Christian Pulisic wants more pressure placed on other U.S. players
Christian Pulisic wants more pressure put on his United States teammates as the national team looks to begin a new era under coach Gregg Berhalter.
Last week, the 20-year-old midfielder signed with Chelsea from Borussia Dortmund for €64 million (£57.6m, $73.1m), in what was a record deal for an American player. But Pulisic doesn't believe the lofty price tag -- and bigger spotlight -- will increase the pressure on him to perform for the national team.
"I don't think so, I don't think so," Pulisic told ESPN FC's Raphael Honigstein on Sunday. "I think we can put some more of the pressure on some of these other guys now. I understand my role now in the national team, I have to show these guys the way, I've been around for a while.
"Crazy to think I'm one of the more experienced guys in the national team, when I was in the last few camps, but yeah, that's what I have to be now."
After failing to qualify for the 2018 World Cup, the U.S. played for a year under the guidance of interim coach Dave Sarachan, with mixed results. But now Berhalter has taken charge as attention turns to the 2022 tournament in Qatar.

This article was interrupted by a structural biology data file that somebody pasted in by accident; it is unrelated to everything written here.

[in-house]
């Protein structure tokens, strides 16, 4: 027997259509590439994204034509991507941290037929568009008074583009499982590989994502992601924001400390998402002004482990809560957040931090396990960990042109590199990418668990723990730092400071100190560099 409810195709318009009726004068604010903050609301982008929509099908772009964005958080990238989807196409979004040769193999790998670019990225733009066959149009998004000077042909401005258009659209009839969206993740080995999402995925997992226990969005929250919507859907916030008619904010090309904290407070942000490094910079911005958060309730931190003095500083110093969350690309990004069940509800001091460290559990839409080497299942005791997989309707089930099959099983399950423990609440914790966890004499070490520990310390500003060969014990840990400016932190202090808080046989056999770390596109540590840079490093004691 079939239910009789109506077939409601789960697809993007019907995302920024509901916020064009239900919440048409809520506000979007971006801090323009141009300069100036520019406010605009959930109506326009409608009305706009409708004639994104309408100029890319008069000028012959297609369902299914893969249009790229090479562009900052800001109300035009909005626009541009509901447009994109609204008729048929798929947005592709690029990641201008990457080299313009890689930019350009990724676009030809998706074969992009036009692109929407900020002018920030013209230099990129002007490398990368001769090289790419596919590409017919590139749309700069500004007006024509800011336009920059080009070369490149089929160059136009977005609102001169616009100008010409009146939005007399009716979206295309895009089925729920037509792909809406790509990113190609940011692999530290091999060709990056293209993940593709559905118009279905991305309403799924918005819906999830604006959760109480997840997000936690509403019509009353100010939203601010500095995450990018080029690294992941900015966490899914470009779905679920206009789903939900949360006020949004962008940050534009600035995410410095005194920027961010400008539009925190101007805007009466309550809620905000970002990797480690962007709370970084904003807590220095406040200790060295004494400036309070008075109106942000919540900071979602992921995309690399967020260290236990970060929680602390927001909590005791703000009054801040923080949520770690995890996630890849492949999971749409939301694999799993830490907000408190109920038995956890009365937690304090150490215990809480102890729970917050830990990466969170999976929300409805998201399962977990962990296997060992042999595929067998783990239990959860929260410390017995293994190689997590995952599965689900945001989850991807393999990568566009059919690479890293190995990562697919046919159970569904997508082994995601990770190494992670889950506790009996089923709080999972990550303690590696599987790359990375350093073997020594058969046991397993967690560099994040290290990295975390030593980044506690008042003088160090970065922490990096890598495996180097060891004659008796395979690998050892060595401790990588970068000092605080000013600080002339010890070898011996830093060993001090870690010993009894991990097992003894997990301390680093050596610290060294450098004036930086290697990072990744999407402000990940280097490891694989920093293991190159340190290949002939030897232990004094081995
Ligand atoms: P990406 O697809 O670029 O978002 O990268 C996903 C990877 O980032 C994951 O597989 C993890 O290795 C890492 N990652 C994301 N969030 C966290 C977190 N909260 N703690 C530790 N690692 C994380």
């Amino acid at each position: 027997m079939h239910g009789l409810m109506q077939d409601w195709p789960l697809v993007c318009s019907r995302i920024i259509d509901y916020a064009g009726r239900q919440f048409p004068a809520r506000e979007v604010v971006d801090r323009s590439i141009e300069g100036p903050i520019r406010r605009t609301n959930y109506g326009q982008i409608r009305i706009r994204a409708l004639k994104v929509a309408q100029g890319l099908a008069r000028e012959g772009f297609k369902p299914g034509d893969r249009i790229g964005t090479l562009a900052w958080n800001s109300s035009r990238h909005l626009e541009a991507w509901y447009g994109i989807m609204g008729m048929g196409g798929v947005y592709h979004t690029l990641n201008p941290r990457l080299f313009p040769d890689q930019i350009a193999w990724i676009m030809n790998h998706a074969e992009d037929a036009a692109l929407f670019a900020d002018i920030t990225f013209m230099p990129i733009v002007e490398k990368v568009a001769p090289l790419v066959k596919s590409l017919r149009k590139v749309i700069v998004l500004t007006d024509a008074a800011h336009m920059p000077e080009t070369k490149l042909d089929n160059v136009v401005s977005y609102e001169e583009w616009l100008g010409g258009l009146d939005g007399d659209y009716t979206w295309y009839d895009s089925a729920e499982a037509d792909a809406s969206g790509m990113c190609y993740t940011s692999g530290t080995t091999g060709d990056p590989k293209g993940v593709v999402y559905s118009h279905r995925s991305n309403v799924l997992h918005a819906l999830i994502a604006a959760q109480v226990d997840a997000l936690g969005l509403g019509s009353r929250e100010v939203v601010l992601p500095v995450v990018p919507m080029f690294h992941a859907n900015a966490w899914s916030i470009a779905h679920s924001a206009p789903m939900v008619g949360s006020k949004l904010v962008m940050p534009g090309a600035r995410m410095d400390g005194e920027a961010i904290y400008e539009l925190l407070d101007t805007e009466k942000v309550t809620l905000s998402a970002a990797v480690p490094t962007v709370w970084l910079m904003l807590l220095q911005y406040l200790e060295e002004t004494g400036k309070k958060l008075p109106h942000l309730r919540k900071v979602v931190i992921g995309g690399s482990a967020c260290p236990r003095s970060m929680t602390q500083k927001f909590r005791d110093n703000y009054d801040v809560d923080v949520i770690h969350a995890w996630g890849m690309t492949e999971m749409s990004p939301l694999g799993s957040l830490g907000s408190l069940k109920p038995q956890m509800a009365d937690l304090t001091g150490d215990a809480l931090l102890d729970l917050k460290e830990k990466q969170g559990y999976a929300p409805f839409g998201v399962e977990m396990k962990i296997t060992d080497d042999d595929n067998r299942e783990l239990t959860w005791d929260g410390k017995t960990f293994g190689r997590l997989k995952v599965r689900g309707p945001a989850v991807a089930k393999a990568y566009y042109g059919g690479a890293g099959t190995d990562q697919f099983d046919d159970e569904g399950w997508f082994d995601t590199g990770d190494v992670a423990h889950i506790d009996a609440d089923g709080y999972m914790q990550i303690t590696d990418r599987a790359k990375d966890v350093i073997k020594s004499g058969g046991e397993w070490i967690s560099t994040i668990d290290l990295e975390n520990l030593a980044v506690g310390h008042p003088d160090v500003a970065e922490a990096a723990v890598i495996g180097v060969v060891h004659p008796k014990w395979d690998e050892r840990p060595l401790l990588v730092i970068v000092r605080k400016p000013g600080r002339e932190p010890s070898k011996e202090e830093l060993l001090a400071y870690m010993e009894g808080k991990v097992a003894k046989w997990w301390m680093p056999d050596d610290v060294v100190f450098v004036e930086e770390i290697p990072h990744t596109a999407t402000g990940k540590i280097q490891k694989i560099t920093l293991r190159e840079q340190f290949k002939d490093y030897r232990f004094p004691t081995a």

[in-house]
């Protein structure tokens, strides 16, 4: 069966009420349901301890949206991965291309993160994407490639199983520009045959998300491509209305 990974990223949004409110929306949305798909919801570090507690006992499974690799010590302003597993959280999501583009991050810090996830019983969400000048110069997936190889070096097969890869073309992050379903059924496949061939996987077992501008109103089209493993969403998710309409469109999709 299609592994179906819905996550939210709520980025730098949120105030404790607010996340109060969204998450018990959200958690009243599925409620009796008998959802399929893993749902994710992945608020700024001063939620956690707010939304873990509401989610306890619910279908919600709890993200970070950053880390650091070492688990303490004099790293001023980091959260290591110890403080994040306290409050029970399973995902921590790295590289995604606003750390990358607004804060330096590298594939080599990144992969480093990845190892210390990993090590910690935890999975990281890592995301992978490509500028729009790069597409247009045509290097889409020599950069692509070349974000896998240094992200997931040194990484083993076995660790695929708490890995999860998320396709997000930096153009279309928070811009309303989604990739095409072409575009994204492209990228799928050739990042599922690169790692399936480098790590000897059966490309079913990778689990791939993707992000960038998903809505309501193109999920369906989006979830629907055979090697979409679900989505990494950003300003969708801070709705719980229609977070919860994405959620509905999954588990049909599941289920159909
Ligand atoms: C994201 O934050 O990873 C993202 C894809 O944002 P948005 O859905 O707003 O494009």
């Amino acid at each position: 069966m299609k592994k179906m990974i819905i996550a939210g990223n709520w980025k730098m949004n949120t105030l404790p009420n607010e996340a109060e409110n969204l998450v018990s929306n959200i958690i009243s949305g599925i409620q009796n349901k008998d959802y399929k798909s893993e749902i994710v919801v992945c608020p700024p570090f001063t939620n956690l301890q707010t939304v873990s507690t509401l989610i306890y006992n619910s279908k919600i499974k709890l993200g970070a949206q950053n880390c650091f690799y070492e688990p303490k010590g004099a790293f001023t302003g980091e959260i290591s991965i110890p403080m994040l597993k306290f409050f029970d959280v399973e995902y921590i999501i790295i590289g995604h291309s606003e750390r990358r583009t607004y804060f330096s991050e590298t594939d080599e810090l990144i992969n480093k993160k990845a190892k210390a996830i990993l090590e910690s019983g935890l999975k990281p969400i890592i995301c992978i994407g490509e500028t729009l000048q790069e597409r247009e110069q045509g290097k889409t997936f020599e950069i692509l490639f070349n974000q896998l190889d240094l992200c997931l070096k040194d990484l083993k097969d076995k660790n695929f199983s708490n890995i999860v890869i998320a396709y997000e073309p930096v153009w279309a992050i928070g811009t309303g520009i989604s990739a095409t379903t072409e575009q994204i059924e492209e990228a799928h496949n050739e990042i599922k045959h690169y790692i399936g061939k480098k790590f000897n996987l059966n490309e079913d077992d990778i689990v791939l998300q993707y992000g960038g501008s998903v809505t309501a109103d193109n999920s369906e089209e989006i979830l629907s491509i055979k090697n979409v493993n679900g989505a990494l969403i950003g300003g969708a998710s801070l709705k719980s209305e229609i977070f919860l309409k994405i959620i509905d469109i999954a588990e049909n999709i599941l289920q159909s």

"I think the team is looking a lot better. Obviously now we have a good head coach in place and I'm excited to see what he brings to the table, and obviously I think we have a lot of talent coming up," said Pulisic, when asked his thoughts on the U.S. team.
"I mean we see it across the Bundesliga, you know, across different leagues in the world, and I think Americans should be excited and I'm definitely thrilled just to see what our next step is."
Though he doesn't know Berhalter well, he's encouraged by the product the former Columbus Crew manager has traditionally put on the field.
"I was able to meet him once. I don't know him too well. I followed his team a bit in MLS, but other than that I don't know him super well. But I've seen his system and I've seen that he likes to play, so I'm excited," Pulisic said.
Tyler Adams and Weston McKennie are two players expected to help lead the U.S. in the next World Cup cycle, having also followed the path from the U.S. to Germany. Pulisic acknowledged that his success at Dortmund has helped pave the way for others.
"I don't know, I guess you could say that, you know, maybe I was one of the first ones, but I'm glad these guys are doing similar things and they can see I was able to come here and I was able to make it, and for them to come and do the same thing," he said. "I'm really happy to see them and we have a great relationship, so that we can help each other out."
And he encouraged others to take the same steps in the future.
"Yeah, definitely. I mean it just made me so much stronger, not only as a player, but as a person too," he said about moving to play in Europe. "I learned so much, you know. Nothing was easy, to come over in Europe and to make this step. I'm really happy that I did it."